He left politics to treat his PTSD. His new mission? Helping fellow vets
By Kathleen Toner
July 18, 2019
"I was afraid of the stigma. ... But it's just getting worse. So, after 11 years of trying to outrun depression and PTSD symptoms, I have finally concluded that it's faster than me. That I have to stop running, turn around, and confront it." Jason Kander
Jason Kander, former Missouri Secretary of State and U.S. Army veteran
New York (CNN)Last fall, Jason Kander was considered a rising star in the Democratic party.
The U.S. Army combat veteran had served as Missouri's Secretary of State, nearly beaten a Republican incumbent for a U.S. Senate seat in 2016 and was the front-runner in the race for Kansas City mayor. There was even talk of him running for president.
But Kander made headlines when he suddenly dropped out of the race to get treatment for post-traumatic stress disorder. In a public letter to his supporters, he admitted it was a step he'd avoided for years.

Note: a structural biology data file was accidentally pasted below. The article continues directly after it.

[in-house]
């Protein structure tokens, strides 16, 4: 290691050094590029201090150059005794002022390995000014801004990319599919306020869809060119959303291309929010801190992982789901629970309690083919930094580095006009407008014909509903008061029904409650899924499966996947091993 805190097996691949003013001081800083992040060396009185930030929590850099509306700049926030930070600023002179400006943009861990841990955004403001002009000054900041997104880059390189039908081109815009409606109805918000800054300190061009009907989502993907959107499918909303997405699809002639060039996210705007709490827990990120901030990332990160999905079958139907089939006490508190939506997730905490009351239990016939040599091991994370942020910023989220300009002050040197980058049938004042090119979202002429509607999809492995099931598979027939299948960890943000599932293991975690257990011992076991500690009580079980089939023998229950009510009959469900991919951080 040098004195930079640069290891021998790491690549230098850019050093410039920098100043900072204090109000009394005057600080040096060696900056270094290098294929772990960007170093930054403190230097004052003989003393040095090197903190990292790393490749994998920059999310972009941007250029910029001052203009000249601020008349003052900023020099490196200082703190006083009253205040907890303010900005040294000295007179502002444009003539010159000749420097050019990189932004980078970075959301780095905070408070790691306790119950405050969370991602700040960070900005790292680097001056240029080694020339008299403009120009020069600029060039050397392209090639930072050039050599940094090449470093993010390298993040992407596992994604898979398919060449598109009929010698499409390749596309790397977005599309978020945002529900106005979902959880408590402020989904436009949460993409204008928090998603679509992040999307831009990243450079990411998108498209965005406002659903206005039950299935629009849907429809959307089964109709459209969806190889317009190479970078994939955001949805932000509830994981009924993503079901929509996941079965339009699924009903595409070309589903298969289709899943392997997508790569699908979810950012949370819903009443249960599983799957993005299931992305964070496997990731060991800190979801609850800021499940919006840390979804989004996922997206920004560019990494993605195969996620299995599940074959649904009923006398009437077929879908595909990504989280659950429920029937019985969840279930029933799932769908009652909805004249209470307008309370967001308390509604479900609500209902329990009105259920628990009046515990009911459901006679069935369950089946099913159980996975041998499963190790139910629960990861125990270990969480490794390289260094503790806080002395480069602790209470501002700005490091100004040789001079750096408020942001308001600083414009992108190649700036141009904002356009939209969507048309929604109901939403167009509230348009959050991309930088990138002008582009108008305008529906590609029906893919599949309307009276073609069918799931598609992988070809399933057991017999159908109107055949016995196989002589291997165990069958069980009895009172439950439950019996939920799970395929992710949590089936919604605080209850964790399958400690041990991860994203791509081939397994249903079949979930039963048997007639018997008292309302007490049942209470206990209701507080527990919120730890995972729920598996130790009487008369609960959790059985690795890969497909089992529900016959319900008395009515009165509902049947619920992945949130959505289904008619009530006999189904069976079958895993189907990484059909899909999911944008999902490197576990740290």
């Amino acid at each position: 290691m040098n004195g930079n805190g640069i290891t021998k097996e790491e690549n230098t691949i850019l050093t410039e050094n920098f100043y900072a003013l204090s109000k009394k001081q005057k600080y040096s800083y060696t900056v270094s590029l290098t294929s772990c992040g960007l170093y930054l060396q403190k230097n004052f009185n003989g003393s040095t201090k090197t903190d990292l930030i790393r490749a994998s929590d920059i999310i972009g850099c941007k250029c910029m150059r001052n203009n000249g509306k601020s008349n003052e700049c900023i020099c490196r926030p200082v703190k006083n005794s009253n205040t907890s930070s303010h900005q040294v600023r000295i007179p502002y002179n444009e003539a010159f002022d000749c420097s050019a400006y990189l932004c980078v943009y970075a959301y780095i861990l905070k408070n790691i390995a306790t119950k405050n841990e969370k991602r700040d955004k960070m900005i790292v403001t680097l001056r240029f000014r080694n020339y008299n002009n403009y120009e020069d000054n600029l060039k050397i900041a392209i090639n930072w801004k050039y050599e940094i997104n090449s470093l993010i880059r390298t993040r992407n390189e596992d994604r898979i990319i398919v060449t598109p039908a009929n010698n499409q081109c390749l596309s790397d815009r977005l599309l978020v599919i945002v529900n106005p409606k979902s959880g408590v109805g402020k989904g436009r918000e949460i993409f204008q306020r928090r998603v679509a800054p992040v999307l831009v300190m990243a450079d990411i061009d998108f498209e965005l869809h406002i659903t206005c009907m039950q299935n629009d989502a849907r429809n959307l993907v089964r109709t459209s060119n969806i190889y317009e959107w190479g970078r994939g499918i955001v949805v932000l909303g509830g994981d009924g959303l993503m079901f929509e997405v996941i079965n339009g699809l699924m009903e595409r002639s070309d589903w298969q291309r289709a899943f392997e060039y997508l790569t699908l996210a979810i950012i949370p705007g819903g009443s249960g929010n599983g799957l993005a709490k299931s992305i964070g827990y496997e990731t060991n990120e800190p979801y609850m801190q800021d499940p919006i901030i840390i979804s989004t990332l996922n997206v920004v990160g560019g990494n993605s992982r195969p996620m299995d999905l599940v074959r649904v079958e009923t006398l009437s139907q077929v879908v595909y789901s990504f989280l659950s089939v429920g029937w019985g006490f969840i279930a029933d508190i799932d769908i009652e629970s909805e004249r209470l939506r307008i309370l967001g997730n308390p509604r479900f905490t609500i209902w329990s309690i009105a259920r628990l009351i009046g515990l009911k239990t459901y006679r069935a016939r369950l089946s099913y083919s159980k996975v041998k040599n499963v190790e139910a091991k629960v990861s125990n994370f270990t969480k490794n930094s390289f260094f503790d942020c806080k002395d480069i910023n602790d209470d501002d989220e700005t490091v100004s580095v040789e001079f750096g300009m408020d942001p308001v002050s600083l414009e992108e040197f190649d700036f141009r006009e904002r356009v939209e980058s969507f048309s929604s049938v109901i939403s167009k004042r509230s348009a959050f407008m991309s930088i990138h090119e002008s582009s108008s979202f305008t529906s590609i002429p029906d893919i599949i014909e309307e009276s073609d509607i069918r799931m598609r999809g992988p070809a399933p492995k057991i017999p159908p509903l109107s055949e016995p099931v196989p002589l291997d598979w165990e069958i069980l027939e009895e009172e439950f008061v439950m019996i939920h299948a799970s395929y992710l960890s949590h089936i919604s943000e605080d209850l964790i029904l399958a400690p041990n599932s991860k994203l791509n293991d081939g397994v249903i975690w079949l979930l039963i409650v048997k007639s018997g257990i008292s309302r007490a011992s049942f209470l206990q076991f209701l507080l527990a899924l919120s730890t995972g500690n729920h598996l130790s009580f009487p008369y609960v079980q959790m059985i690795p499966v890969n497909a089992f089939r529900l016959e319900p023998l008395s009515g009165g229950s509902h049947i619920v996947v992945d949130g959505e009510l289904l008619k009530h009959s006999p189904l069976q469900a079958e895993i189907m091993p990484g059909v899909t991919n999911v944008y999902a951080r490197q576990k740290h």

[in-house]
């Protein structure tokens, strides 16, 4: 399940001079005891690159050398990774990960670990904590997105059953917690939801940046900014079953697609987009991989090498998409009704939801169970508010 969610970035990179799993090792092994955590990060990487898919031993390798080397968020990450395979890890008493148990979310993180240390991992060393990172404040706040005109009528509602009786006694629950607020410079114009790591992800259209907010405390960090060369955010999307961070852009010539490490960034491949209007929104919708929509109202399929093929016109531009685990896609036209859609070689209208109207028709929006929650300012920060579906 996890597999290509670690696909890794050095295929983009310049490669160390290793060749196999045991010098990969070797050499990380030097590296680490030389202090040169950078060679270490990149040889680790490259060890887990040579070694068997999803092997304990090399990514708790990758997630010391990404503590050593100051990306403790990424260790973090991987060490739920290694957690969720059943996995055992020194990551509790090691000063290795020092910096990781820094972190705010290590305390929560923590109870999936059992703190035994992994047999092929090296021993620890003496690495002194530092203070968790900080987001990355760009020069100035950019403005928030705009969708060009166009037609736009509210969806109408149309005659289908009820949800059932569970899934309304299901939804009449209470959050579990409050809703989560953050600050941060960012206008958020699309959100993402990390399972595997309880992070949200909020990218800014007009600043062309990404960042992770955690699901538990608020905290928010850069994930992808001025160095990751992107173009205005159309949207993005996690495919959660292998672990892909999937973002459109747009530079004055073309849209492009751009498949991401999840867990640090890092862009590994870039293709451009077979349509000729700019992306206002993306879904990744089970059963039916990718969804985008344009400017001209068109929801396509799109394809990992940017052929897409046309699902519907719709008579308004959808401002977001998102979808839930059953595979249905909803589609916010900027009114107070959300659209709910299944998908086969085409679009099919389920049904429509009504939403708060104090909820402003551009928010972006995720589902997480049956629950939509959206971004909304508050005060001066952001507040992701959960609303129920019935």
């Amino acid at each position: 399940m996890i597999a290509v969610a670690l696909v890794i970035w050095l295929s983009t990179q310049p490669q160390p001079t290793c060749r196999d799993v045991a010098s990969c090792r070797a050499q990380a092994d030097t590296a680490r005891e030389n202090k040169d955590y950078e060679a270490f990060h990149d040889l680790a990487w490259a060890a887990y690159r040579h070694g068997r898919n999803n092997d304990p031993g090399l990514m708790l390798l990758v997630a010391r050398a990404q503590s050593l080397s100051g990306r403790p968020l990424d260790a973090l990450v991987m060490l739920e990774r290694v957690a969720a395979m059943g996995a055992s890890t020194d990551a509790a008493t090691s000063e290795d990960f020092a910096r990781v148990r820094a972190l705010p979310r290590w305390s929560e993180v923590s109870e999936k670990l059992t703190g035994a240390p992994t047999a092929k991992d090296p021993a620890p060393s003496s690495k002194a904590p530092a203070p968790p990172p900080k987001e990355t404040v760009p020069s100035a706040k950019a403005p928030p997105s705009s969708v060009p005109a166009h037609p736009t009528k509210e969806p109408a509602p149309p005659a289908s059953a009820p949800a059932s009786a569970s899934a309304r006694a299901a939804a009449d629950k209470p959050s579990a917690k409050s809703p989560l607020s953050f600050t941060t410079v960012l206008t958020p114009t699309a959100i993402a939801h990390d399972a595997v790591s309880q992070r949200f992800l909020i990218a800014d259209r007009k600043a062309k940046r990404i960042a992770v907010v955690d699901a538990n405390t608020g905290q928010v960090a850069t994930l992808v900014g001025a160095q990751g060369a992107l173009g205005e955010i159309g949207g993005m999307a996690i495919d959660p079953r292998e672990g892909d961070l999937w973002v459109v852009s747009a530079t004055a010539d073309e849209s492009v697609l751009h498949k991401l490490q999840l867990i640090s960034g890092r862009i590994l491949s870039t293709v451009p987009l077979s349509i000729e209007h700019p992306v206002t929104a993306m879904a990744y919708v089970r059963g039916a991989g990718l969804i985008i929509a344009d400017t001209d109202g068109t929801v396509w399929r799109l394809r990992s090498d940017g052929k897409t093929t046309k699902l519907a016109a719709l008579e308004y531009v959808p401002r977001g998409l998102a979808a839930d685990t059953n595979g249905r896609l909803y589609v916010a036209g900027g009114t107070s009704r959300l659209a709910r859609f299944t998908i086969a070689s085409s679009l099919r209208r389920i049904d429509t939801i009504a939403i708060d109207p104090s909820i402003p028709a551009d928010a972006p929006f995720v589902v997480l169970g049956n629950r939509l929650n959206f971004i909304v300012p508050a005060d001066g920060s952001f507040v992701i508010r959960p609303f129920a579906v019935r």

The treatment helped Kander. So did hanging out at the group's outreach center. "(Before) I didn't make time to hang out with other veterans like maybe I should have because it's been very therapeutic to do that," Kander said. "There's a reason that past generations have been hanging out at VFW halls. There's a comfort in being around fellow combat vets."
Earlier this week, the organization announced that Kander will help lead the nonprofit's national expansion. The group hopes to open eight additional locations across the country by 2022. Kander calls the role his "new mission."
"I was really impressed by everything that VCP does and found it inspiring," Kander said. "Long term, we want to end veteran homelessness nationwide and make sure no veterans fall through the cracks."
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